SINGAPORE: A higher rate of workplace fatalities was reported in the first half of 2022, even as the number of reported workplace injuries fell, said the Ministry of Manpower (MOM) on Friday (Sep 16).
There were 28 workplace deaths in the first half of the year, bringing the 6-month fatality rate per 100,000 workers to 0.8.
This was higher than the 0.4 deaths per 100,000 workers in the second half of 2021 and 0.7 fatalities per 100,000 workers in the first half of last year. A total of 14 workplace deaths were reported in the second half of last year, and 23 deaths were reported in the preceding half.
Falls from height and vehicular-related incidents made up half of the 28 deaths reported in the first six months of 2022.
"MOM is concerned with the high rate of fatality," said the ministry. It introduced a series of measures and called for a six-month period of heightened safety from Sep 1 to Feb 28, 2023.
A total of 10,429 workplace injuries were reported in the first half of 2022, 4.5 per cent lower compared with the second half of 2021, when 10,915 injuries were reported.
"This was driven by a decline in the number of both major and minor injuries," said MOM.
MAJOR INJURY RATE
A total of 297 major injuries were reported in the first half of 2022, compared with 294 major injuries in the second half of last year.
The major injury rate per 100,000 workers for the first half of 2022 fell to 8.7, down from 8.9 in the second half of last year. The rate of 8.7 was lower compared with pre-COVID levels, said MOM.
"However, major injuries are still a concern as they reflect persistent safety lapses at workplaces," said the Manpower Ministry.
There were also fewer minor injuries reported in the first half of 2022, with 10,104, compared with 10,607 in the second half of last year.
Slips, trips and falls remained the leading cause of both major and minor injuries, accounting for 95 of the 297 major injuries and 2,887 of the minor injuries.
CONSTRUCTION ACCOUNTED FOR MOST DEATHS
The construction industry accounted for the highest number of fatalities, said MOM, with 10 deaths reported in the first half of 2022 and a six-month fatality rate of 2.3 per 100,000 workers.
It was also the biggest contributor of major injuries reported, with 84 cases and a six-month major injury rate of 19.1 per 100,000 workers.
The Manpower Ministry said it has stepped up enforcement efforts in the construction industry. From January to mid-September, 63 stop-work orders were issued to worksites in the construction industry with unsafe conditions and practices that posed "imminent danger" to the workers.
For example, a full stop-work order was issued to Wah Khiaw Developments on Aug 11. MOM found multiple unsafe practices at the worksite - workers were observed to be working at height without barricades or fall arrest systems, unsafe formworks, as well as unsafe means of access. The company was fined a total of S$15,000.
A photo provided by MOM showed a worker without a safety harness while working at the edge of the third floor of the structure.
Open sides, which are edges without barricades, were also observed at multiple locations at the worksite, said the Manpower Ministry.
In another incident, a full stop-work order was issued to construction company KG Plasterceil on Sep 6 for multiple unsafe practices at the worksite.
Photos provided by MOM showed toe boards and guardrails were not provided on the sides of the work platform, where workers could fall from more than 2m.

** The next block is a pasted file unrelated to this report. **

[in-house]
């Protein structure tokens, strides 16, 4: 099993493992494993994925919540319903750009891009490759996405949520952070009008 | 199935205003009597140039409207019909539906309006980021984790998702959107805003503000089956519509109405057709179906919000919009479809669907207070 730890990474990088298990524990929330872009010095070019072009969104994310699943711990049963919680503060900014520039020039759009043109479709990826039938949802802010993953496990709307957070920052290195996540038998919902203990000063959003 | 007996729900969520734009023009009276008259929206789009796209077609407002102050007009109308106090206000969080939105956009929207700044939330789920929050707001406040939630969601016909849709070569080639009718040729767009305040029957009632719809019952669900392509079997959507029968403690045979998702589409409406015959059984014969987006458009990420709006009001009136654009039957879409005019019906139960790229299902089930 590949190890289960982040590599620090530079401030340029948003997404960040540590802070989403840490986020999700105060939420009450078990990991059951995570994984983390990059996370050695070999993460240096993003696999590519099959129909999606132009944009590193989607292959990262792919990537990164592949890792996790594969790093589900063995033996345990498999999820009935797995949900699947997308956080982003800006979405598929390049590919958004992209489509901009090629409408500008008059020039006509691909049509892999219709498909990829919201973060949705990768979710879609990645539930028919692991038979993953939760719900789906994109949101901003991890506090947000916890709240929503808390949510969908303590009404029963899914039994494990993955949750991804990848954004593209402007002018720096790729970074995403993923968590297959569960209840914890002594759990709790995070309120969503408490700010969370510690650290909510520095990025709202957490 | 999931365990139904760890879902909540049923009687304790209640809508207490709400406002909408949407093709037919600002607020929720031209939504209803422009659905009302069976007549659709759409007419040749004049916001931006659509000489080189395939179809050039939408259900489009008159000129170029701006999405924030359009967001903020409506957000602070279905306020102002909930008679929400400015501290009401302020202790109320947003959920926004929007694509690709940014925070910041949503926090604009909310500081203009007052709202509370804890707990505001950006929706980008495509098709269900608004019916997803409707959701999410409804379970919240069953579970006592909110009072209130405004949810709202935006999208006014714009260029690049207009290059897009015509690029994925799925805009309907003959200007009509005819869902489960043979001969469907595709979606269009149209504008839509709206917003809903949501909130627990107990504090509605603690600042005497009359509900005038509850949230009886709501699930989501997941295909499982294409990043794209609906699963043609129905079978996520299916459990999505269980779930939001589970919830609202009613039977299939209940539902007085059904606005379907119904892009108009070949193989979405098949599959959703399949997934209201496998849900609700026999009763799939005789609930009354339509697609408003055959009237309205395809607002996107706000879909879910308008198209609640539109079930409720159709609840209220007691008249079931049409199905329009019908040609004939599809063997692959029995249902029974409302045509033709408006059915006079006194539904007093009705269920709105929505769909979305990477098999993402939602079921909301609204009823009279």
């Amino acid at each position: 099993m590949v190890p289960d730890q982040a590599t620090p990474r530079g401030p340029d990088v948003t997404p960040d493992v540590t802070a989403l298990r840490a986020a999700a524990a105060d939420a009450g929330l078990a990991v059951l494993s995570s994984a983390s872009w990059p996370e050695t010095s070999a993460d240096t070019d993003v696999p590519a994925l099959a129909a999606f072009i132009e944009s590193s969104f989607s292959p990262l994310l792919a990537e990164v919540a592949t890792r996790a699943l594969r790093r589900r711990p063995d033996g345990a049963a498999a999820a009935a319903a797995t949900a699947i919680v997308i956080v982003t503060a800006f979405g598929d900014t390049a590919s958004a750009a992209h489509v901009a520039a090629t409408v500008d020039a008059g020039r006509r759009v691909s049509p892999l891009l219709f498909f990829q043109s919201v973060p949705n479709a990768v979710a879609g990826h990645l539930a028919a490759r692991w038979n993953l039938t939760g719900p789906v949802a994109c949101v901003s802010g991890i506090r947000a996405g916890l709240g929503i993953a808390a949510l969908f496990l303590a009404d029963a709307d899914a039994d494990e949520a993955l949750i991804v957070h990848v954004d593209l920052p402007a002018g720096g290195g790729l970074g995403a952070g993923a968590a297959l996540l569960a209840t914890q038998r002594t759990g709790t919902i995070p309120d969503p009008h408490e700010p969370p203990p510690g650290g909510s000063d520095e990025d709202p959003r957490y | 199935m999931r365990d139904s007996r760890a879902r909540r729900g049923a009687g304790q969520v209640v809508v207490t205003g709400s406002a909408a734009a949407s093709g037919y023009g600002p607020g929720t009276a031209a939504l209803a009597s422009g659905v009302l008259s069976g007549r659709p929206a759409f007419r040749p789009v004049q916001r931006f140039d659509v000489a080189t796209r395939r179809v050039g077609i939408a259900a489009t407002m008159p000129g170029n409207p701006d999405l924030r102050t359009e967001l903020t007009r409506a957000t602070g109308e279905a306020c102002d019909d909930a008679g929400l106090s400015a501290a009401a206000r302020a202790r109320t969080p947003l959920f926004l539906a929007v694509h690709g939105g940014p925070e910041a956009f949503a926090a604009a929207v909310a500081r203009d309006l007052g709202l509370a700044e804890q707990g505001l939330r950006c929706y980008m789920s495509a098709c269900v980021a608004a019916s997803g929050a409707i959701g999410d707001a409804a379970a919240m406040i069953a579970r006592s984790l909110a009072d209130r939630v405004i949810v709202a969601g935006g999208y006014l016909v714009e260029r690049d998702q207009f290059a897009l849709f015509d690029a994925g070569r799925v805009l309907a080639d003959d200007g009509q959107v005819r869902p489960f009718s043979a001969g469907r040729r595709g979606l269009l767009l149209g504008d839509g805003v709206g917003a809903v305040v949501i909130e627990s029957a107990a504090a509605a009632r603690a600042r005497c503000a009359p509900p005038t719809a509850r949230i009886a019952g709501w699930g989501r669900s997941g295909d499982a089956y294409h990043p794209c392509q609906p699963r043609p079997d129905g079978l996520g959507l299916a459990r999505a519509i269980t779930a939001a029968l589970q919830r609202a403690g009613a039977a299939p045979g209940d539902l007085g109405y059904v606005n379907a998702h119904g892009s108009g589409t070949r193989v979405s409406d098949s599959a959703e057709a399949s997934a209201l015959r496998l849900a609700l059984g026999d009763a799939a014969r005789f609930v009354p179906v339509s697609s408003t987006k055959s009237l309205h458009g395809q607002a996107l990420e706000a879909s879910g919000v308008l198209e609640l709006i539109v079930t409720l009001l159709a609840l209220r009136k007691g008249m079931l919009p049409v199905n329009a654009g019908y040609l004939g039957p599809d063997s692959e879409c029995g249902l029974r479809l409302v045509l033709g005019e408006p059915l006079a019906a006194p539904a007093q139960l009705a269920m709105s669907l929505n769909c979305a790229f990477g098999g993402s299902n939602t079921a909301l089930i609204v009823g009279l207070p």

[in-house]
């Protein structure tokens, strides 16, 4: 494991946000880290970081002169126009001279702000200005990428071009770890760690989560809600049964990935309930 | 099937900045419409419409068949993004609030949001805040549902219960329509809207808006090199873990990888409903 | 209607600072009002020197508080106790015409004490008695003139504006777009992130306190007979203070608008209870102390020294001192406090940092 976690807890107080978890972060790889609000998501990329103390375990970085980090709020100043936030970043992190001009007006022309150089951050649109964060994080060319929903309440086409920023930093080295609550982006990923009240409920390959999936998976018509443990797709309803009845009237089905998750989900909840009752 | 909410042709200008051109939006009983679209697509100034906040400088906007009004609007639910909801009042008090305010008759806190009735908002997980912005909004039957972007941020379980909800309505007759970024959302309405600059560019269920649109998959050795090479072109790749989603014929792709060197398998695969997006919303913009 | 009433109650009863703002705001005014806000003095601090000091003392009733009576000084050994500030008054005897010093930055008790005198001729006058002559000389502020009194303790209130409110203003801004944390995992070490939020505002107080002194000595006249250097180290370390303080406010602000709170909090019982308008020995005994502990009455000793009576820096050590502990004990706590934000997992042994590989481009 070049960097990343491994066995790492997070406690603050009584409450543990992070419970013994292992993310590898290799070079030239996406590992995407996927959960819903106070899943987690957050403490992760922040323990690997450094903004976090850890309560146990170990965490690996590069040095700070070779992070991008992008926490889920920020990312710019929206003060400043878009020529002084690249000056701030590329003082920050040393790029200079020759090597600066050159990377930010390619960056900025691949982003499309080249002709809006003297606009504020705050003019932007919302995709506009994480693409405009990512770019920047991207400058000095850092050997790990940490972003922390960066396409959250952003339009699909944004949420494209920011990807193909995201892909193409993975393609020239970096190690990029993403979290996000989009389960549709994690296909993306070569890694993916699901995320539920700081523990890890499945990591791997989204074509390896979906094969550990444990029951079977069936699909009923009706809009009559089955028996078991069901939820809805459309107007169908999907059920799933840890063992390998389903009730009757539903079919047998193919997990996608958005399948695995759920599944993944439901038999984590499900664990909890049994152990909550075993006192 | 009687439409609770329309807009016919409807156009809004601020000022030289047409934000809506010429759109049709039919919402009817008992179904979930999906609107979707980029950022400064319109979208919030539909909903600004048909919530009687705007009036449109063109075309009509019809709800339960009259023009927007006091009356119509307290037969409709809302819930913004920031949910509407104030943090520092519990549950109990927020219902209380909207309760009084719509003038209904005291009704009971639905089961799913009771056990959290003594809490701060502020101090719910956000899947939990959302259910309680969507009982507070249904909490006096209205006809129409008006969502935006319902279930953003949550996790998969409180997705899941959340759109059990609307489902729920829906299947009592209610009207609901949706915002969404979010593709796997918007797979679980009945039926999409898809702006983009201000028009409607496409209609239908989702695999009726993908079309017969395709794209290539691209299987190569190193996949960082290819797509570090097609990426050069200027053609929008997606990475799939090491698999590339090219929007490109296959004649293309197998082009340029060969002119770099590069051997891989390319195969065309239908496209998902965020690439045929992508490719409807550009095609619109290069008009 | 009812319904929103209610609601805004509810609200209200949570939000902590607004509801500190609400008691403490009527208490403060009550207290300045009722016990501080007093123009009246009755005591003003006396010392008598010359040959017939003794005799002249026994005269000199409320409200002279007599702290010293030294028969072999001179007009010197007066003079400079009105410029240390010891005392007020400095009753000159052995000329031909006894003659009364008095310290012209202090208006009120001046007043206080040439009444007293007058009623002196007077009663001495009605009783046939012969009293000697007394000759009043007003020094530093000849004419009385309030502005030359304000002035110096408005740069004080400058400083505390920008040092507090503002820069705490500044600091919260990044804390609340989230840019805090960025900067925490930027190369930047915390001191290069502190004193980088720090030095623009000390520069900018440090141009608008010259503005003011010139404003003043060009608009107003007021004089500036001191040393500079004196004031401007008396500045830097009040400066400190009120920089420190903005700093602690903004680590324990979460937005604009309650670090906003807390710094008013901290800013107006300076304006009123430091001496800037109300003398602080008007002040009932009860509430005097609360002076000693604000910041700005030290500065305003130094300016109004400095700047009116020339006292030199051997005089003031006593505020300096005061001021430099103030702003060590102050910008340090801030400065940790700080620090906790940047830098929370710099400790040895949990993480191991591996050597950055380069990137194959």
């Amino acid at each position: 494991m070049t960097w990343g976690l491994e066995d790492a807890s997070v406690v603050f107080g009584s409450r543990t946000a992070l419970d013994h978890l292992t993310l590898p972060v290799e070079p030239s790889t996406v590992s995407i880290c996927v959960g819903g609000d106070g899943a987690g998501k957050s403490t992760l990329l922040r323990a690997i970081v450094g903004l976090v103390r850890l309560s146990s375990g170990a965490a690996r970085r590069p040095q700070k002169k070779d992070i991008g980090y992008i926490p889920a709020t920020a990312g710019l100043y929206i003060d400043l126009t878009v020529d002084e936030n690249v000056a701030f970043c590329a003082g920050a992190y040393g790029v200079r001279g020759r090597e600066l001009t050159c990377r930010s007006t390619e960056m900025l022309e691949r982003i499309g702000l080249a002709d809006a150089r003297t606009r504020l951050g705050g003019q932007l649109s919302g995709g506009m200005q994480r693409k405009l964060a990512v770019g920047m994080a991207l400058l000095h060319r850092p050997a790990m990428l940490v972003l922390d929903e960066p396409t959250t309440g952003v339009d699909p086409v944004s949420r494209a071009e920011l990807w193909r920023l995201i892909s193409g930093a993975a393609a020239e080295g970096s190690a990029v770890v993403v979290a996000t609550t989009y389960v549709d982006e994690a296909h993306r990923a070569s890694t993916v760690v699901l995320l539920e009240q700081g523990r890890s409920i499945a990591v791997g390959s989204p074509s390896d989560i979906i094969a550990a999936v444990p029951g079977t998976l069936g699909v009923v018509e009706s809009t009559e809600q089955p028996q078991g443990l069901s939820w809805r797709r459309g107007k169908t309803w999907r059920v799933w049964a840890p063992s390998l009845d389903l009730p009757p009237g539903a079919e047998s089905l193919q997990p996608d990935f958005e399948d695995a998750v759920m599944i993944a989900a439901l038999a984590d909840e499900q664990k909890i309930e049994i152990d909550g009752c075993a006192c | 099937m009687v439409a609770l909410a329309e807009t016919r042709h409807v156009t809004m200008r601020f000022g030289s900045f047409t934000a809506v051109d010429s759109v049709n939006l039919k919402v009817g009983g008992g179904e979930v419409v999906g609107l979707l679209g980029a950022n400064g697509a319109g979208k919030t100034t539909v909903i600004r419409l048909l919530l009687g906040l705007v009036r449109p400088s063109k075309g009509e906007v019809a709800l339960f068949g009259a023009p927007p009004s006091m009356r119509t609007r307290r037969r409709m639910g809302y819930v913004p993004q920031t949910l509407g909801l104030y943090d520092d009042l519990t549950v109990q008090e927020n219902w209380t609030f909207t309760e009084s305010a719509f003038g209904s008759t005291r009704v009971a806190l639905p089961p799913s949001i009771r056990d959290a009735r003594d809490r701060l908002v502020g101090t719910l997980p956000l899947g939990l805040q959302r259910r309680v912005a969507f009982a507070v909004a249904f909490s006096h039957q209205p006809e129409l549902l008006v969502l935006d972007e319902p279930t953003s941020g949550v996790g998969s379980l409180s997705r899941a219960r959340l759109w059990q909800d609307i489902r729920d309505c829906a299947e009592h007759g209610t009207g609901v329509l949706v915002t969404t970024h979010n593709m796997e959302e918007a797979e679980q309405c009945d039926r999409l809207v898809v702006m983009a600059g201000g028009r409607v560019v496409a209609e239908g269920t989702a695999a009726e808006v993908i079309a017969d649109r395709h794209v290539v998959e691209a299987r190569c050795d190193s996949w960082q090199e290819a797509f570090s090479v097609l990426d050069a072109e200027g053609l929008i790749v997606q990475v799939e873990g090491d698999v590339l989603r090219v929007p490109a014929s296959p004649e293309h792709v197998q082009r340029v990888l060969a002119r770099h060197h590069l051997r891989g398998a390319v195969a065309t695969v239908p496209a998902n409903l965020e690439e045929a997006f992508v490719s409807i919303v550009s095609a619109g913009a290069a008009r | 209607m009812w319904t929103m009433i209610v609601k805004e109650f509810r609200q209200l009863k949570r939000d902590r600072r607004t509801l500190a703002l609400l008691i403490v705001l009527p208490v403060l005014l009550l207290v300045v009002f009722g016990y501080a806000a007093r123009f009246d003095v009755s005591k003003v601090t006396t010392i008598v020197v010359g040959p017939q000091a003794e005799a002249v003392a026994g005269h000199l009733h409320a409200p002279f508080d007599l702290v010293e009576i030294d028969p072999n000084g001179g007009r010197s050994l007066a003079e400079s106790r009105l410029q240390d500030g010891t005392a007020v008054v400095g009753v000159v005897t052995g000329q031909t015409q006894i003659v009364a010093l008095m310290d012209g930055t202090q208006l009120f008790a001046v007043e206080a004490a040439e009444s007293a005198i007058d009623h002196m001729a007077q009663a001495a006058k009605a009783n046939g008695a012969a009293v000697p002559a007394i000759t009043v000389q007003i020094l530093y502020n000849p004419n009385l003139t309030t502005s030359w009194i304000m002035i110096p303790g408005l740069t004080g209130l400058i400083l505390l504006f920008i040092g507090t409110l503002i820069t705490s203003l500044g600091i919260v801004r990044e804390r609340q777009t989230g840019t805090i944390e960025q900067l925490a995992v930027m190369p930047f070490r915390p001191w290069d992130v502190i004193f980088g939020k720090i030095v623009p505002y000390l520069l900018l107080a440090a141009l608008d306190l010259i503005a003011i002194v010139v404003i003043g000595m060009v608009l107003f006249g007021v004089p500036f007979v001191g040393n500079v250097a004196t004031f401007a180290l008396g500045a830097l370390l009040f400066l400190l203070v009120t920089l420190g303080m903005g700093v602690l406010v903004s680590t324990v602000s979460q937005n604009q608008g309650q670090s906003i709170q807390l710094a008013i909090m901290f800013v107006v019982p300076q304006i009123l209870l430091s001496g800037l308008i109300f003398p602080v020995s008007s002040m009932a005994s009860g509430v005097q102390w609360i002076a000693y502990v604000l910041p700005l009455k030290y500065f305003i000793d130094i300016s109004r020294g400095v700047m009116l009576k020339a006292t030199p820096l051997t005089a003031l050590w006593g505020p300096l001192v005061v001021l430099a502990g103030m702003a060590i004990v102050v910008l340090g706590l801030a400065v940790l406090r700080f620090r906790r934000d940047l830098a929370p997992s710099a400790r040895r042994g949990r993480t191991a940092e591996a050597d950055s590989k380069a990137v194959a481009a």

MOM also found that workers were working on work platforms that were not closely boarded and properly secured, which may lead to the platform shifting. Some of the scaffold structures were erected on void areas, while others were placed on unstable foundations.
MOM said it is assessing the need for further penalties and the extent of such penalties for KG Plasterceil.
The unsafe work practices occurred in spite of the ministry's calls for employers and workers to "step up" on safety practices during the heightened safety period.
"These companies will have to engage external auditors to conduct a thorough review of their workplace safety and health management systems, and rectify the lapses found at the worksite before MOM assesses whether to lift the stop-work order for works to resume," it added.
To further raise safety standards, the Manpower Ministry also introduced a new set of harmonised disqualification criteria across public sector construction tenders from Oct 1.
This is in addition to lower thresholds for issuing demerit points to companies that are found to have breached the Workplace Safety and Health Act.
RISE IN VEHICULAR-RELATED FATAL ACCIDENTS
The number of vehicular-related fatal accidents has been rising over the last one and a half years, said MOM, calling this a "worrying trend".
Seven such accidents were reported in the first half of 2022, of which four were work-related traffic accidents. This is higher than the second half of 2021 and the preceding half.
The recent mandatory safety time-out from Sep 1 to Sep 15 targeted companies in high-risk industries with a higher number of fatalities – construction, manufacturing, marine, process, as well as transport and storage.
The safety time-out also targeted companies in other industries that use heavy or industrial vehicles.
"They were required to review their safety procedures, or face debarment from employing new foreign employees for one month if found to be non-compliant," said MOM.
The number of dangerous occurrences, which are incidents with a high potential for multiple casualties, more than doubled from six in the second half of last year to 13 in the first half of 2022.
This is the highest in the past three years, said MOM. Nine occurrences in the first six months of this year were due to the collapse or failure of structures and equipment, mostly in the construction industry.